Homer decides to return to his Iowa hometown, but in the novel's violent, surreal ending, he wanders the streets in a state of shock and happens upon a crowd gathering outside a theater for a major movie premiere. While he stares blankly at the crowd, Adore Loomis appears and teases him yet again.
Homer's mind finally snaps, and in the novel's most shocking scene, he literally stomps the child to death. When the crowd sees Homer attack Adore, they riot and descend on him like a plague of locusts, killing him. Tod tries to save Homer, but gets lost in the milling throng.
The Day of the Locust was adapted as an acclaimed feature film in 1975. Directed by John Schlesinger from a screenplay by Waldo Salt, the film starred William Atherton as Tod Hackett, Donald Sutherland as Homer Simpson, and Karen Black as Faye Greener.
In 1940, Nathanael West married Eileen McKenney, sister of writer Ruth McKenney and the inspiration for Ruth's classic short story collection My Sister Eileen, which would be adapted as a Broadway play and a TV series.
Sadly, in December of 1940, while West and Eileen were driving home to Los Angeles from a hunting trip in Mexico, they ran a stop sign and collided with another car. They were both killed. West was 37 years old, his wife Eileen only 26.
Never a huge critical or commercial success as a writer during his short life, after his death Nathanael West would be rightfully recognized as one of the best American writers of the 1930s.
Quote Of The Day
"I have spent my life in books; literature has deeply dyed my brain its own color. This literary coloring is a protective one - like the brown of the rabbit or the checks of the quail - making it impossible for me to tell where literature ends and I begin.” - Nathanael West
Today's video features a photo essay on Nathanael West. Enjoy!
Thursday, October 16, 2014
This Day In Writing History
On October 16th, 1854, the legendary Irish writer Oscar Wilde was born in Dublin, Ireland. His father, Sir William Wilde, was a prominent ear and eye surgeon who wrote books on medicine, archaeology, and Irish folklore.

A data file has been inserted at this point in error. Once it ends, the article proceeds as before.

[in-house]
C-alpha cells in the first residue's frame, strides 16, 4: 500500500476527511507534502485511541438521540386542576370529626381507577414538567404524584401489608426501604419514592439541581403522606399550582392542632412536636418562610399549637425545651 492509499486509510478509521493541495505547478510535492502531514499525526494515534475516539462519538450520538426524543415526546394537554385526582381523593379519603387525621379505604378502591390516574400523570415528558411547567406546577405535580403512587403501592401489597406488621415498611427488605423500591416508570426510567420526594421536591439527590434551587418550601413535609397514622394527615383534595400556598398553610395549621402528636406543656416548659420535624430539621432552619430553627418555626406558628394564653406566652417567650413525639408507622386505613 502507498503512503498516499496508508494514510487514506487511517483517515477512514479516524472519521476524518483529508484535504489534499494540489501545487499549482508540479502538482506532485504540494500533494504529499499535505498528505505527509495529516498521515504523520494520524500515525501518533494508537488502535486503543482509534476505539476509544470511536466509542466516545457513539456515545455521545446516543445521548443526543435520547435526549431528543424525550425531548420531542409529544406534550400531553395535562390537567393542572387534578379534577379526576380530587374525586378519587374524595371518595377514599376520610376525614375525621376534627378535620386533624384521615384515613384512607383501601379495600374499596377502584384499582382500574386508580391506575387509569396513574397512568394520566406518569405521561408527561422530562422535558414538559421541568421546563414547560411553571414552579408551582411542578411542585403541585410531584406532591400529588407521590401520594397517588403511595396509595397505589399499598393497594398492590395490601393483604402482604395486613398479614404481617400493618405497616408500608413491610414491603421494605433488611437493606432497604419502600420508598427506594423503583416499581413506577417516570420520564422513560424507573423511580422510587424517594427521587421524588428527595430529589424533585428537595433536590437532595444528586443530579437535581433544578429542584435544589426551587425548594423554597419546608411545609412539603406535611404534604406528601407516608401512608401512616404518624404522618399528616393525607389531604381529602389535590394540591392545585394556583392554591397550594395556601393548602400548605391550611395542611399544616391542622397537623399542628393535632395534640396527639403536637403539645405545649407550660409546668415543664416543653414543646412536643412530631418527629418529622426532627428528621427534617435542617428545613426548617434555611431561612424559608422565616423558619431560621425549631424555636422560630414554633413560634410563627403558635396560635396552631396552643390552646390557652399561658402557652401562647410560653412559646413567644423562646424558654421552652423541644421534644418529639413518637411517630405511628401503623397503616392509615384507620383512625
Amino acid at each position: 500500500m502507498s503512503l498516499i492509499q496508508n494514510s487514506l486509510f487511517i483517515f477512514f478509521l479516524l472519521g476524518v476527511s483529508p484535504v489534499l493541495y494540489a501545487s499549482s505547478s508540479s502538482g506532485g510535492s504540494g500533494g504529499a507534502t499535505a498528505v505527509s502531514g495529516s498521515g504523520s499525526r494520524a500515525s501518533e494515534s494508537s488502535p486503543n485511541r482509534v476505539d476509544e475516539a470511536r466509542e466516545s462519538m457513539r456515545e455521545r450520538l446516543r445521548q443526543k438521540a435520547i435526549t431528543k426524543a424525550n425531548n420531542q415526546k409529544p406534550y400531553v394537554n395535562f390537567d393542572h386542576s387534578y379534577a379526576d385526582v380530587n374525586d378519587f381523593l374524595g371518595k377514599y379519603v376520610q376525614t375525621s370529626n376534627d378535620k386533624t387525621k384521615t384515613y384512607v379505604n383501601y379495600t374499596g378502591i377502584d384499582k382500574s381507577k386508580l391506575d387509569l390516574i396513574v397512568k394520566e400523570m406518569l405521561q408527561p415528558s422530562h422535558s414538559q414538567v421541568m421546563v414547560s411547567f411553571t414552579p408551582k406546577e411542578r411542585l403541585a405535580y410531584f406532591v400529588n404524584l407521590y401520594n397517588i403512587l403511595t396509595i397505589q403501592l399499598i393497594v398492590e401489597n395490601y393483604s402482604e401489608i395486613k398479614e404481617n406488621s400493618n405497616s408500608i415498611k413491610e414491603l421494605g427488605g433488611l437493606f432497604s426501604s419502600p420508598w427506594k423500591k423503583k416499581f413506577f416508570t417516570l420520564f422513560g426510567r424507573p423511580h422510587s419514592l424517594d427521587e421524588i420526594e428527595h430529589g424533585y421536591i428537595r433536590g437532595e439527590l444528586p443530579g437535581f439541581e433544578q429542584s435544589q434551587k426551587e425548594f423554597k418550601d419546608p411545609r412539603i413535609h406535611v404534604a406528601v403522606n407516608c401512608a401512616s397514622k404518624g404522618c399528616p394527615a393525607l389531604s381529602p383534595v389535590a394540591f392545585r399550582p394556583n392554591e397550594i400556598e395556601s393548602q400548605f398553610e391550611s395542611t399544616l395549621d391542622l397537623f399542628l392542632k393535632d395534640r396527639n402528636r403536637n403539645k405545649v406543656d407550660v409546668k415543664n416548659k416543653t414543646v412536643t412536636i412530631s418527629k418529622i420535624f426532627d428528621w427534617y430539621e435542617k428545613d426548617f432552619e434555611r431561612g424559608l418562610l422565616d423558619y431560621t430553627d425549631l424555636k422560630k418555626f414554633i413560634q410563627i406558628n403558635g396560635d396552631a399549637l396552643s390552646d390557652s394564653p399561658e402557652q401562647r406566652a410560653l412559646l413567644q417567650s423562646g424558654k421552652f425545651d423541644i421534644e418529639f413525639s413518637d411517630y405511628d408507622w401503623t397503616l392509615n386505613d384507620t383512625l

Wilde's mother, Jane, wrote poetry for the Young Irelanders revolutionary movement and was a lifelong Irish nationalist. As a boy, Oscar Wilde was home schooled until the age of nine, when he attended Portora Royal School in County Fermanagh.
After graduating from Portora, Wilde enrolled at Trinity College, Dublin, where he roomed with his brother Willie and became an outstanding student, winning the Berkley Gold Medal - the highest award a classics student could win at Trinity. He also won a scholarship to Magdalen College, Oxford.
While studying at Magdalen, Wilde won the 1878 Newdigate Prize for his poem Ravenna, but he failed to win the Chancellor's English Essay Prize. However, the essay he entered, The Rise Of Historical Criticism, would be published posthumously in 1909.
Wilde graduated from Trinity with a double first (the UK equivalent of two 4.0 grade point averages) in classical moderations and literae humaniores. During his years at Magdalen, Oscar Wilde was involved with the aesthetic and decadent movements in Victorian art and literature.
He wore his hair long, openly expressed his disdain for "manly" sports, and decorated his room with objets d'art such as peacock feathers, sunflowers, and blue china. As a result, Wilde was greatly disliked by his fellow students.
They bullied him viciously, throwing their crockery at him and trashing his room. It was during this difficult time that Wilde first became a Freemason. He rose to the rank of Master Mason, which he retained until his death.